What the Next Jobs Bill Will Look Like

House and Senate leaders are scrambling this week to glue together a stimulus bill to avert massive teacher layoffs, plug up holes in state spending and keep doctors from taking up to a 20% pay cut with Medicare patients. Today's House vote could determine the outcome of a final stimulus bill that could be worth more than $140 billion.

Here's a short guide to the action.

Many Democrats and Republicans agree on the broad outline of the job stimulus: extending unemployment insurance (UI) and COBRA health insurance through the end of the year, and renewing a handful of tax cuts, for small businesses, families, and college students. But Republicans are pushing to pay for the bill, which would require cutting spending somewhere else or raising revenue. Democrats are offering to offset for only a portion of the proposed jobs bill.

House liberals are also clamoring for two additional items: $23 billion to protect teacher jobs and $70 billion for states and localities to avert layoffs.

In the Senate stimulus sweepstakes, the mothership is Sen. Max Baucus' (grammatically funky) "American Jobs and Closing Loopholes Act of 2010." In addition to extending UI and COBRA, Baucus would extend additional tax cuts that would let Americans continue to deduct part of their college tuition, property tax, and state and local sales taxes. He would also extend tax cuts for teaching and installing energy-efficient windows. The total sum could be about $150 billion.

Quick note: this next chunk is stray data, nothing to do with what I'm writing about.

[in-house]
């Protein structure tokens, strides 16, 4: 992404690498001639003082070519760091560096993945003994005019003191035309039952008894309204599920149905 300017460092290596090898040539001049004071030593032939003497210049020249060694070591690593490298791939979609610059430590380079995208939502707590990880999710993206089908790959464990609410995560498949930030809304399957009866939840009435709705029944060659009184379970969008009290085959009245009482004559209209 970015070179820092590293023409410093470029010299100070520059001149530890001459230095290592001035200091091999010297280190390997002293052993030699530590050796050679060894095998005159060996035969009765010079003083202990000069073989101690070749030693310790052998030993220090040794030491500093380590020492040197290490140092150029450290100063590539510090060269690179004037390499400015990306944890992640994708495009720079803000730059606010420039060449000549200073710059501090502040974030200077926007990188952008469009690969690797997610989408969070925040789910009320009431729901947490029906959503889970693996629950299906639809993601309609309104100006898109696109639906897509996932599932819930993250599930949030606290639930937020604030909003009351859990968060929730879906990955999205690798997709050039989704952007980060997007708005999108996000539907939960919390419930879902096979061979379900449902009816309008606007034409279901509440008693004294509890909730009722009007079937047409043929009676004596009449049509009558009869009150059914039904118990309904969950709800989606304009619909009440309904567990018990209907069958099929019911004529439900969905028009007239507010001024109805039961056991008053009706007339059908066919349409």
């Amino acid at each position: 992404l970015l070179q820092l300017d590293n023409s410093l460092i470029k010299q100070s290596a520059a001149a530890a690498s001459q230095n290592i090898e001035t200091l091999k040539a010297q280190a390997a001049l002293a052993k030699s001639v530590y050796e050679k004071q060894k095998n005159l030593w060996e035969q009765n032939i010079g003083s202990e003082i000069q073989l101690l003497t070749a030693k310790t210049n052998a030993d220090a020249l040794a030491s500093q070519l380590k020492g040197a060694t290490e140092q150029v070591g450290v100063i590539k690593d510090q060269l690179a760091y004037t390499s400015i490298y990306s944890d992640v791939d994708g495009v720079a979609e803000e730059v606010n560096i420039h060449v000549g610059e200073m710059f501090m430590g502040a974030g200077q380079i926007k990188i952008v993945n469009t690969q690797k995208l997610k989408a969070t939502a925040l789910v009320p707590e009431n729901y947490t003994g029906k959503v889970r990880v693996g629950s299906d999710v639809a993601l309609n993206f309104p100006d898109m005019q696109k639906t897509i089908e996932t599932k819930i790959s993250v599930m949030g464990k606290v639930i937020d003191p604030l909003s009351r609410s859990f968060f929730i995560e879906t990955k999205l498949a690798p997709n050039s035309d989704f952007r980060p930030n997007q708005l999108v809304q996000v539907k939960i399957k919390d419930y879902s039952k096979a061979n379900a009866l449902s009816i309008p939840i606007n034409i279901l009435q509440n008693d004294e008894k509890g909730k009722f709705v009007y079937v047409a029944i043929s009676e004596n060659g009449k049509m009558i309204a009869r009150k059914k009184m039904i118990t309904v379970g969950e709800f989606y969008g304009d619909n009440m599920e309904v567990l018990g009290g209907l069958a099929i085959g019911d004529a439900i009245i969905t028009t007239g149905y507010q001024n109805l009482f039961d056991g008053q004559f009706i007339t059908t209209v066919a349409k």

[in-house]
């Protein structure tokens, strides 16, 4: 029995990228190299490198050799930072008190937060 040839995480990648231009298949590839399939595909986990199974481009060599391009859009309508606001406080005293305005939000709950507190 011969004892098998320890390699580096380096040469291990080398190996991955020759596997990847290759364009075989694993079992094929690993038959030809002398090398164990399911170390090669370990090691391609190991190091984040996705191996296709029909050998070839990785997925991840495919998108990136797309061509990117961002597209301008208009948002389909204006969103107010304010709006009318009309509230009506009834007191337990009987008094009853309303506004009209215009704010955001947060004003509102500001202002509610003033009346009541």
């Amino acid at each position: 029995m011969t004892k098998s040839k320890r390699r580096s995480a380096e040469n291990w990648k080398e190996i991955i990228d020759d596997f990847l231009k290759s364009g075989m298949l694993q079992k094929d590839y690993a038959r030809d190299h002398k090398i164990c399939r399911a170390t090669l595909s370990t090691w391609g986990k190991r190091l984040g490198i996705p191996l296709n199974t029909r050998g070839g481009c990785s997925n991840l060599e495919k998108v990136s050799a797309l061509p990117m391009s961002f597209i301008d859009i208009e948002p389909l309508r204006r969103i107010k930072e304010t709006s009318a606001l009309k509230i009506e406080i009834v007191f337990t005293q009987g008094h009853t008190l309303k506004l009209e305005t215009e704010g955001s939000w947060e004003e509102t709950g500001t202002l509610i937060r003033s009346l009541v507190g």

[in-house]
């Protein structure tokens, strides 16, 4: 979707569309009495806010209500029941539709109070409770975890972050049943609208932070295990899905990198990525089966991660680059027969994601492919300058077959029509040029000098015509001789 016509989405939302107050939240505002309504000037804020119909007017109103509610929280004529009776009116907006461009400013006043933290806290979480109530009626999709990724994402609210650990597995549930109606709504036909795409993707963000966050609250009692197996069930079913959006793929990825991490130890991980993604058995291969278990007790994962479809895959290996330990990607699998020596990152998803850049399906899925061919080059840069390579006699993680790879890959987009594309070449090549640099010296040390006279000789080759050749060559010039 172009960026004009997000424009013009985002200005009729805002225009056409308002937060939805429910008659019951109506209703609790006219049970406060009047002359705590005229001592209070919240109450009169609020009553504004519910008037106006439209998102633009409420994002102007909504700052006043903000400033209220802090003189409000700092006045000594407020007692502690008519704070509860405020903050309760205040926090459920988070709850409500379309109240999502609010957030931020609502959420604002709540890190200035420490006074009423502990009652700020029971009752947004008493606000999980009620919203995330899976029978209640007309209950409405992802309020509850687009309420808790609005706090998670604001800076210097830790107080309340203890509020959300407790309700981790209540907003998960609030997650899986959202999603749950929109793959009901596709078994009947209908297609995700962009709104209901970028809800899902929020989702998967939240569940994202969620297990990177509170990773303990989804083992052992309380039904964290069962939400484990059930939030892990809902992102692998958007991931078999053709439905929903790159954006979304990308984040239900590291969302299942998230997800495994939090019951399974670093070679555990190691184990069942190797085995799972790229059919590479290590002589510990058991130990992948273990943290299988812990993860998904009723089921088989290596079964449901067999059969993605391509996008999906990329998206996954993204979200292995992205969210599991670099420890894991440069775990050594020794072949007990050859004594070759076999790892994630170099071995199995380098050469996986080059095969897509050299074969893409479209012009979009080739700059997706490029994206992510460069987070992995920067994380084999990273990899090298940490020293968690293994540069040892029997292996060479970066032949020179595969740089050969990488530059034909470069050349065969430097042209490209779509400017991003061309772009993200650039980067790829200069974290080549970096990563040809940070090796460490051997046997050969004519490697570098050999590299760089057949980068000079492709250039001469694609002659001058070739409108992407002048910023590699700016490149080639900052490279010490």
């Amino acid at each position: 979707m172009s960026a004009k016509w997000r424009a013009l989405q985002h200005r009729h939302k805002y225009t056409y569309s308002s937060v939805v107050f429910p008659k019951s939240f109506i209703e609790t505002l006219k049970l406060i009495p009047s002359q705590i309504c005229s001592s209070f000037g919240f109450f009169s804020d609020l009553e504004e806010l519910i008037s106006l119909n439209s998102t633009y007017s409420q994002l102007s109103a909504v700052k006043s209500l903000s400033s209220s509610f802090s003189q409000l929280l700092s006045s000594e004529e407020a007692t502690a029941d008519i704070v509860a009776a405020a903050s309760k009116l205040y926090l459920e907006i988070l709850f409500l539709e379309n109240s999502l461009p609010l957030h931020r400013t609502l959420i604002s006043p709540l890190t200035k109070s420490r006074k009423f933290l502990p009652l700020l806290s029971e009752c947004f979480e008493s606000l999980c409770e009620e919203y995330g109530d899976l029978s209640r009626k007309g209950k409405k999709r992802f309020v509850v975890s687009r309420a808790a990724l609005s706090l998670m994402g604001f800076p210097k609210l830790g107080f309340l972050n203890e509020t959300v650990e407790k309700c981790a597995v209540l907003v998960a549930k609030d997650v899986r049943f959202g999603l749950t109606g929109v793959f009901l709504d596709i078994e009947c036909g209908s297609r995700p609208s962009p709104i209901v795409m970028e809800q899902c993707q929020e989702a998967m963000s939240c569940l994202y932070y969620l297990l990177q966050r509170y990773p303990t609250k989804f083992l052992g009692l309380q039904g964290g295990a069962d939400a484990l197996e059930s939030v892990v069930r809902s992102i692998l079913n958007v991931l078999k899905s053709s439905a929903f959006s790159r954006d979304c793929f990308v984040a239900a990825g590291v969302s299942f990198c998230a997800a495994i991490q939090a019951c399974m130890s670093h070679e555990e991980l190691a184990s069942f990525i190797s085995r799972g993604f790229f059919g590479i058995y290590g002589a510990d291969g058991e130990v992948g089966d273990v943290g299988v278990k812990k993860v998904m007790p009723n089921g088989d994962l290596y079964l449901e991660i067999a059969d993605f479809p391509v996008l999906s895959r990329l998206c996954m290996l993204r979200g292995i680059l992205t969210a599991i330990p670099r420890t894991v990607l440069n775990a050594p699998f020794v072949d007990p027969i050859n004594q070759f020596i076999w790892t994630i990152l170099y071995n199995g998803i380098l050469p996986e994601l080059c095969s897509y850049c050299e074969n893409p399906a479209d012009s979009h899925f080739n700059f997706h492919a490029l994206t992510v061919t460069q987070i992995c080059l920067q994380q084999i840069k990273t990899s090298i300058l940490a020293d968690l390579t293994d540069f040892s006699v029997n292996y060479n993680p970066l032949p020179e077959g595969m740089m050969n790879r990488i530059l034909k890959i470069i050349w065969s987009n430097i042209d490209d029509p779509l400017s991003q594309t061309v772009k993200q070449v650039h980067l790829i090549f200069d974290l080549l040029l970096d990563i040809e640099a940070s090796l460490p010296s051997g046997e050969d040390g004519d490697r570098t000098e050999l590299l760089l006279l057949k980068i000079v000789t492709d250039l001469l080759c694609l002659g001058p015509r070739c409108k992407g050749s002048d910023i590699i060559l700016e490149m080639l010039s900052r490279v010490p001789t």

I hesitate to call this bill a "jobs bill," because most of the money will go to extending current payments rates for Medicare doctors through 2012 ($65 billion), assuming a greater share of states' Medicaid burden ($24 billion) and renewing up to 99 weeks of jobless benefits through November ($47 billion). Looking out for doctors, rescuing states from crushing Medicaid costs and sending checks to jobless dads unquestionably averts layoffs and juices demand, but the dollars-spent/jobs-created ratio is tough to suss out.

So is this bill any good? Extending UI is a cinch, and the states need help whether it comes in the form of Medicaid assistance, public school relief, or straight up cash. But as Howard Gleckman at TaxVox points out, there is a lot to hate in the Baucus grab bag.

It is, for instance, hard to see how continuing to allow generous tax depreciation for NASCAR racetracks will create many jobs. It is easier, however, to imagine how this will continue a windfall for the track owners. It is similarly hard to see how the national economy benefits from special tax-exempt bonds for investments in New York City's "liberty zone." Good for developers and contractors doing work in lower Manhattan, as well as investment bankers and bond lawyers. Not so good for developers trying to build projects just outside the specially-designated zone.

An election-year stimulus bill will look come out looking like a piñata with goodies for constituency groups where incumbents are running close. That's unfortunate, and maybe a good reason to let the president edit spending bills and pass them back to Congress for an expedited, no-amendment vote. But a few dumb tax credits shouldn't take the focus away from what we desperately need: immediate relief for out-of-money states and out-of-work families.

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Derek Thompson is a senior editor at The Atlantic, where he writes about economics, labor markets, and the entertainment business.

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